Through their churches, American kids are sending a colorful stream of good wishes to their counterparts in the Soviet Union as the 1,000th anniversary of Christianity there is noted.
"I love you," many of the youngsters scrawl on their hand-fashioned cards, decorated with brightly hued figures. "Let's be friends . . . write to me."Called a child-to-child "crayon brigade," about 40,000 cards have been received by the National Council of Churches for relay to children of Soviet church members.
The cards are being carried personally in batches by church groups visiting Soviet churches this year. Groups went in April and May and others go in this month, as well as in August, September and October.
Many Protestant, Roman Catholic and Eastern Orthodox leaders from this country and elsewhere visited the Soviet Union for special celebrations June 5-16.
But it is the outpouring of fond, joyful artwork by children in more than 3,000 Sunday school classes in about 60 denominations that provided the sentimental touch.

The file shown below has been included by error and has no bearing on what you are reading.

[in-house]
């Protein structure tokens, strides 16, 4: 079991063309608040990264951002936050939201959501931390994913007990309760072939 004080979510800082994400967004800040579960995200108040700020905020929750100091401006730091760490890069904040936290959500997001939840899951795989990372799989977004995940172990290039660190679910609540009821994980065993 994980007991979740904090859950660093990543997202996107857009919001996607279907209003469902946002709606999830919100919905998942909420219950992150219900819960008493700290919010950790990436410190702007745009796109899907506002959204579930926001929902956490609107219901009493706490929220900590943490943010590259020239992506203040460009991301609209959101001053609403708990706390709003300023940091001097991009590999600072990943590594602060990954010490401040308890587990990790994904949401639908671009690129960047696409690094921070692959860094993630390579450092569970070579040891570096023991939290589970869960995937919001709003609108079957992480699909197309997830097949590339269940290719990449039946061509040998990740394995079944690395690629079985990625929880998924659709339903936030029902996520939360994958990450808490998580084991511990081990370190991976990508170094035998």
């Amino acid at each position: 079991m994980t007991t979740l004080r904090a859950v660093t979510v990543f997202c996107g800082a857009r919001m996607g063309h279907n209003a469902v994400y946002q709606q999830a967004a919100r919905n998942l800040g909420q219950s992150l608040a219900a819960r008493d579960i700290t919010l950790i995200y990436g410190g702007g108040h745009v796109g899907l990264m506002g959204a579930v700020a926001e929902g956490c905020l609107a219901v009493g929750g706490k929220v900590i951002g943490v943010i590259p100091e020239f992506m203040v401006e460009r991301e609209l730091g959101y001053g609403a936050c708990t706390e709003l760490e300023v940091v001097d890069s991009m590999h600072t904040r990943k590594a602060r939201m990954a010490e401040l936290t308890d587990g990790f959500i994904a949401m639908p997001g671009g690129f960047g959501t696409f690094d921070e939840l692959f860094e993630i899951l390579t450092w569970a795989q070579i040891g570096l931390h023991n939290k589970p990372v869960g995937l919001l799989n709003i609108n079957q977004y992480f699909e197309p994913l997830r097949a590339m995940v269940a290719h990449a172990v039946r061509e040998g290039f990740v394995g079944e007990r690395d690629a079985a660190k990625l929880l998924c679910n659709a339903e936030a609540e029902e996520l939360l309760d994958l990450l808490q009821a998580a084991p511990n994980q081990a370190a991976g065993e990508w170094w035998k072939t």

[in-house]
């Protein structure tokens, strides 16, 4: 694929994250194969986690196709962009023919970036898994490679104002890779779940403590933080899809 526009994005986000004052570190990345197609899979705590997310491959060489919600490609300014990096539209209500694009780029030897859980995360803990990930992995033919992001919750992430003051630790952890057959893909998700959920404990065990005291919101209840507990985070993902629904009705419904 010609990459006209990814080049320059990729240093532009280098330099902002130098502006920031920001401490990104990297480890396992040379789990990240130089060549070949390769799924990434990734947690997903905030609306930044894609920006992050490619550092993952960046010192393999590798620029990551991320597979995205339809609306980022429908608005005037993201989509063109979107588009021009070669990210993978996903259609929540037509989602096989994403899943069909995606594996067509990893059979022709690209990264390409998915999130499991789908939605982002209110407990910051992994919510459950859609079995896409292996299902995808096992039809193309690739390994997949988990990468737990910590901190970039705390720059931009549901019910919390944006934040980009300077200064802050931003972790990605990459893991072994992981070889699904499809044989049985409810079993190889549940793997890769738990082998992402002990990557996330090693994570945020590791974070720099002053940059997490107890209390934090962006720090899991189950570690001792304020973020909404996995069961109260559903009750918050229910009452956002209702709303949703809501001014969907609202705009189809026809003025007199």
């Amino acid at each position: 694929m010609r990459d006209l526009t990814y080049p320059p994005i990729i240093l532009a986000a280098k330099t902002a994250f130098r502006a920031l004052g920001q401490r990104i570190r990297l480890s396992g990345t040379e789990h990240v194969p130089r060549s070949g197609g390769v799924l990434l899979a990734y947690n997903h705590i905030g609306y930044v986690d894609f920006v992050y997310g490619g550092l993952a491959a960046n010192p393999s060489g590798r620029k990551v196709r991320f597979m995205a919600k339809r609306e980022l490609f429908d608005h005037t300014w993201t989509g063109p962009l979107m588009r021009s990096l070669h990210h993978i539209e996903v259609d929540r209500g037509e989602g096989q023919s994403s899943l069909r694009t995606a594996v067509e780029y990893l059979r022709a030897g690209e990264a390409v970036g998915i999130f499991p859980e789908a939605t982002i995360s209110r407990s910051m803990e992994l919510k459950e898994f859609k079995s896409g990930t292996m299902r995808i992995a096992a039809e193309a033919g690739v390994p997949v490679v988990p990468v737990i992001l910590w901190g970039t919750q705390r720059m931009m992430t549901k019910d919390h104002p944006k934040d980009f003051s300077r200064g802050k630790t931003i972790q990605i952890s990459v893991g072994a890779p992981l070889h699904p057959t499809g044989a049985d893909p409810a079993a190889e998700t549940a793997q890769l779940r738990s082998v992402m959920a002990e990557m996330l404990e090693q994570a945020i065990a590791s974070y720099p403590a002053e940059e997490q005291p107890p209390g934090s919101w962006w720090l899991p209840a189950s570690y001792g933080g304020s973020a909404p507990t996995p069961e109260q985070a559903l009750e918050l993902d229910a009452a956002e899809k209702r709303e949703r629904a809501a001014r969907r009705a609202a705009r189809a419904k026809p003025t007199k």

"It was an overflowing of children's naturalness," says Suzanne Nagel, a New York Episcopalian who originated the project, asking churches across the country to send cards made by youngsters.
She says some include photos of themselves and families, and adds, "These are really meaningful. They're personalized, so the receiving Soviet child can say, `See, my American friend has brown hair.' "
Many of the cards, which have come from children in all 50 states, are decorated with crosses, hearts, flags, birthday cakes, balloons, trees, flowers and smiling faces.
Besides wishing "happy birthday," many cards include expressions of affection and cheering hopes.
There also are typical childish misspellings, such as "Habbi 1000" and "prays the Lord."
"We want to be friends with our brothers and sisters in Christ in the USSR, and we send these handmade birthday cards as tokens of friendship," wrote the teacher of a Denver Sunday school class.
When some of the cards were being distributed to Soviet children at a church in Kiev, "mothers had tears in their eyes," says the Rev. John Lindner, who led a U.S. tour group there in April.